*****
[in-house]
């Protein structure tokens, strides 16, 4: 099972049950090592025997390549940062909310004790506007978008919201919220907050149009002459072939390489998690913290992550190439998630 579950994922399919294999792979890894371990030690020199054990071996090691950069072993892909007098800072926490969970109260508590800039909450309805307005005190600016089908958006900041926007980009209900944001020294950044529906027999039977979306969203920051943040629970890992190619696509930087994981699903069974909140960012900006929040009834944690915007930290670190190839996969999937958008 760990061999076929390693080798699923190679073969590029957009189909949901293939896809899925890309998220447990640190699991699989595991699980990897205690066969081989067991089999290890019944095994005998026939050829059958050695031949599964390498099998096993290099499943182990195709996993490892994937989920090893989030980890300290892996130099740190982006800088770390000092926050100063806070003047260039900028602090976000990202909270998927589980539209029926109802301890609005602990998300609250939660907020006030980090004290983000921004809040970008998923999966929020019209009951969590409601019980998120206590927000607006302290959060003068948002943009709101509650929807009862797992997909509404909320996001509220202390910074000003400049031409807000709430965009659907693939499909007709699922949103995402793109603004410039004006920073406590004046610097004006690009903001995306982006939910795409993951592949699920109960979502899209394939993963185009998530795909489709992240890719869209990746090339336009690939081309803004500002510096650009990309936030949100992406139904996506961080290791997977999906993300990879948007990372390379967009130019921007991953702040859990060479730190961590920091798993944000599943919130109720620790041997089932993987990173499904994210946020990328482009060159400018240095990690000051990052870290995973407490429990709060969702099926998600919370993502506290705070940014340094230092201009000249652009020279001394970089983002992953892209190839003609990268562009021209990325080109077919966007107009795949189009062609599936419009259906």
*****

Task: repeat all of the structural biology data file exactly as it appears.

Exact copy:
[in-house]
């Protein structure tokens, strides 16, 4: 099972049950090592025997390549940062909310004790506007978008919201919220907050149009002459072939390489998690913290992550190439998630 579950994922399919294999792979890894371990030690020199054990071996090691950069072993892909007098800072926490969970109260508590800039909450309805307005005190600016089908958006900041926007980009209900944001020294950044529906027999039977979306969203920051943040629970890992190619696509930087994981699903069974909140960012900006929040009834944690915007930290670190190839996969999937958008 760990061999076929390693080798699923190679073969590029957009189909949901293939896809899925890309998220447990640190699991699989595991699980990897205690066969081989067991089999290890019944095994005998026939050829059958050695031949599964390498099998096993290099499943182990195709996993490892994937989920090893989030980890300290892996130099740190982006800088770390000092926050100063806070003047260039900028602090976000990202909270998927589980539209029926109802301890609005602990998300609250939660907020006030980090004290983000921004809040970008998923999966929020019209009951969590409601019980998120206590927000607006302290959060003068948002943009709101509650929807009862797992997909509404909320996001509220202390910074000003400049031409807000709430965009659907693939499909007709699922949103995402793109603004410039004006920073406590004046610097004006690009903001995306982006939910795409993951592949699920109960979502899209394939993963185009998530795909489709992240890719869209990746090339336009690939081309803004500002510096650009990309936030949100992406139904996506961080290791997977999906993300990879948007990372390379967009130019921007991953702040859990060479730190961590920091798993944000599943919130109720620790041997089932993987990173499904994210946020990328482009060159400018240095990690000051990052870290995973407490429990709060969702099926998600919370993502506290705070940014340094230092201009000249652009020279001394970089983002992953892209190839003609990268562009021209990325080109077919966007107009795949189009062609599936419009259906």